Mr. Keld Bennetsen – Vice President, Head of Business Development and New Markets at Copenhagen Offshore Partners (COP): We need to make sure the FiT scheme is attractive enough for investors before moving to the auction scheme. From our perspective, a set GW capacity would be a great start for the new adopters like Vietnam. The RE sector in Europe has been through a 10-year journey with government support, and if the Vietnam central and local government can identify a good project to pilot this scheme and attract investors, it would lay out a firm foundation for upcoming projects.
How can we categorize RE projects (wind, solar, etc.) to ensure a fair competition?
Mr. Keld Bennetsen – Vice President, Head of Business Development and New Markets at Copenhagen Offshore Partners (COP): We can categorize these projects based on technology to reduce competition. In the UK, investors only participate in the auction if it is a RE project which is deemed to have attractive ROI in the long term with enough potential resources. We should carefully review the risk factors presented by the previous speakers. If Vietnam has a large enough resource and a robust regulatory framework, they will naturally attract investors.
Are the qualifications and requirements based on investor capacity or other criteria? How to ensure the quality of bidders?
Mr. Michael Stephenson – Associate Director at The Renewables Consulting Group: The winner should be the one that creates the most value from the projects. We should neither limit the number of bidders nor make decisions solely based on documents and prices. Of course, investors will participate and compete mainly on price. Therefore, the council needs to design an auction that includes other qualifications such as financial capacity, ability to meet auction targets, reputation, etc.
How to ensure fair competition in the auction? How should inclusive growth factors (small/new contractors, local employment, community benefits, etc.) be integrated in the preparation process of bidding documents?
Ms. Vu Quynh Le – Deputy Director General, Public Procurement Agency, Ministry of Planning and Investment of Vietnam: Actually, I want to hear the experience from the international side first as the MPI and the MOIT are developing the auction framework. The first three presentations, on how the auction preparation process can enhance competition and the capacity of the bidders, and reports that Michael shared can be of great help to us. We are now in the transition stage of FIT and auction.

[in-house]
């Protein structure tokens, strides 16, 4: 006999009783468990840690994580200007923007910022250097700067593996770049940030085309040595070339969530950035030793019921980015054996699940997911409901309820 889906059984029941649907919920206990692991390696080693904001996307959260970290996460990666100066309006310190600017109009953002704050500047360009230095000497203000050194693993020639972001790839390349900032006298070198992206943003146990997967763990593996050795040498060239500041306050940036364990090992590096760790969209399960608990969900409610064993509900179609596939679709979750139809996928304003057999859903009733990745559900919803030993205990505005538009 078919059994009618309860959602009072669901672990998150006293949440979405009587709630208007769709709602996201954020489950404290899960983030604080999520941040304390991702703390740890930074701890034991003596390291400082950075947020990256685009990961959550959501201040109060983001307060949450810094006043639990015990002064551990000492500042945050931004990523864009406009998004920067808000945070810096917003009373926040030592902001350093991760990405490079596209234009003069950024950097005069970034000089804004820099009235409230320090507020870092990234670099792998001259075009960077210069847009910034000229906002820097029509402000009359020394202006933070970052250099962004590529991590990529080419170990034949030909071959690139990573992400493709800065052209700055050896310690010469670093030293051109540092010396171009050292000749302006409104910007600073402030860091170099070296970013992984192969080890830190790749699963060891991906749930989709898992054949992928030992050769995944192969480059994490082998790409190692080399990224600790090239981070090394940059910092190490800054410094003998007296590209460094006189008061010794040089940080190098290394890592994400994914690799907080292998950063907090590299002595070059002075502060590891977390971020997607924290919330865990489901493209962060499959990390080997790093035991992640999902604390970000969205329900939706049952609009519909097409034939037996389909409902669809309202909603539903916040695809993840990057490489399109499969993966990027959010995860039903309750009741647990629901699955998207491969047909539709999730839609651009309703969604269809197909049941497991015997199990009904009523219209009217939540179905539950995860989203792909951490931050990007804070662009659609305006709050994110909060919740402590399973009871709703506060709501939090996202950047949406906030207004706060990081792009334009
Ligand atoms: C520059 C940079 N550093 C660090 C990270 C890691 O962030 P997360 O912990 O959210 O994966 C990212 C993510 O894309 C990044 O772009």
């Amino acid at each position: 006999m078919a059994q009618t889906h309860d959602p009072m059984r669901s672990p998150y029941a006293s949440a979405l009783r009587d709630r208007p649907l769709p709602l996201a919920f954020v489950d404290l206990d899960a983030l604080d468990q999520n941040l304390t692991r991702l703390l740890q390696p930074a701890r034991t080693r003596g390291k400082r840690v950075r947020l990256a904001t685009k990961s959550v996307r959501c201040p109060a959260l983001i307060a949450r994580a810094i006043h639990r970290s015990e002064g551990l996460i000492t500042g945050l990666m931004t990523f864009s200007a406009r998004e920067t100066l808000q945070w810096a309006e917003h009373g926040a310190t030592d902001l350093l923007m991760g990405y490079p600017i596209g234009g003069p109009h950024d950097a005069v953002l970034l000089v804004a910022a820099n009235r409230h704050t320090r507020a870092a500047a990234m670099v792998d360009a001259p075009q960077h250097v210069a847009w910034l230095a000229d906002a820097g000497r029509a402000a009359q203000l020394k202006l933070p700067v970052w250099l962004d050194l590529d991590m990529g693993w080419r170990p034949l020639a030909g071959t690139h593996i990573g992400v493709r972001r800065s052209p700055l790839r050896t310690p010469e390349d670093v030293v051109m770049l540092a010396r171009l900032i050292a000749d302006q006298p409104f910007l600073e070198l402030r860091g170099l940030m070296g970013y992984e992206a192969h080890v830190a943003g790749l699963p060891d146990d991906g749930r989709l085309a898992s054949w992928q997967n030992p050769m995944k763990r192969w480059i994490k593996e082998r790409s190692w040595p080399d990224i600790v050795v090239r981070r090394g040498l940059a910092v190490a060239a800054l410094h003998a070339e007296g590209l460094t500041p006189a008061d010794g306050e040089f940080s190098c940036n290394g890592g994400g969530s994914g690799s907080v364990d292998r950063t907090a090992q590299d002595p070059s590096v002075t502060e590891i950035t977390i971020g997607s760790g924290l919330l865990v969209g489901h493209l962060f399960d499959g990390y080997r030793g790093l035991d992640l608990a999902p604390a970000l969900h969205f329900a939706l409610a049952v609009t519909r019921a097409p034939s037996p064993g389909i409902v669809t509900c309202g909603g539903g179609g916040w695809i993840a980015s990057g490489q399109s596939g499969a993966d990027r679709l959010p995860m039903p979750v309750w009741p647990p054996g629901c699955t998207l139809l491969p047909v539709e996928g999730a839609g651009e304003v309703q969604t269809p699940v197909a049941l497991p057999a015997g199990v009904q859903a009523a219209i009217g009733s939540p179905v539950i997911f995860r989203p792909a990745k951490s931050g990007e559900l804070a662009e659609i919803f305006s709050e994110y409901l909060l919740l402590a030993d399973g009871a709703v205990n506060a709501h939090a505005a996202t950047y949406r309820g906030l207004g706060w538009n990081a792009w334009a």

Mr. Keld Bennetsen – Vice President, Head of Business Development and New Markets at Copenhagen Offshore Partners (COP): If we attract a large number of domestic and foreign developers to participate in the auction, it will pave the way for more foreign investments, survey and investigations activities, etc.in the market. In addition, it would be a plus for the Vietnamese workforce to learn from international experiences through these projects, not to mention the involvement of universities and stakeholders in operation. In addition, new equipment and technical expertise, among others, are also factored into the development of the market, which, if mature enough, will lay the foundation for quality labors in the offshore wind sector.
How to avoid risks related to delay in commencement, approval, land acquisition, etc.?
Mr. Keld Bennetsen – Vice President, Head of Business Development and New Markets at Copenhagen Offshore Partners (COP): We need to ensure a detailed plan and clear timeline. However, there are things that are more difficult to control such as the seabed, land, etc., which may be delayed by stakeholders. From the experience of Denmark, we prefer the one-stop-shop system, in which the Danish Energy Agency operates as the focal point to ensure transparency and consistency. This approach is also effective in addressing issues derived from force majeure or other unexpected risks.
Ms. Nguyen Thi Dieu Phuong – Director of the Center For Procurement Support closed the webinar by expressing her appreciation to the Danish Embassy and Danish experts, as well as the representatives from ministries, agencies, associations and Vietnamese businesses, for their participation. Currently, the Danish government and experts are ready to support the Vietnamese government.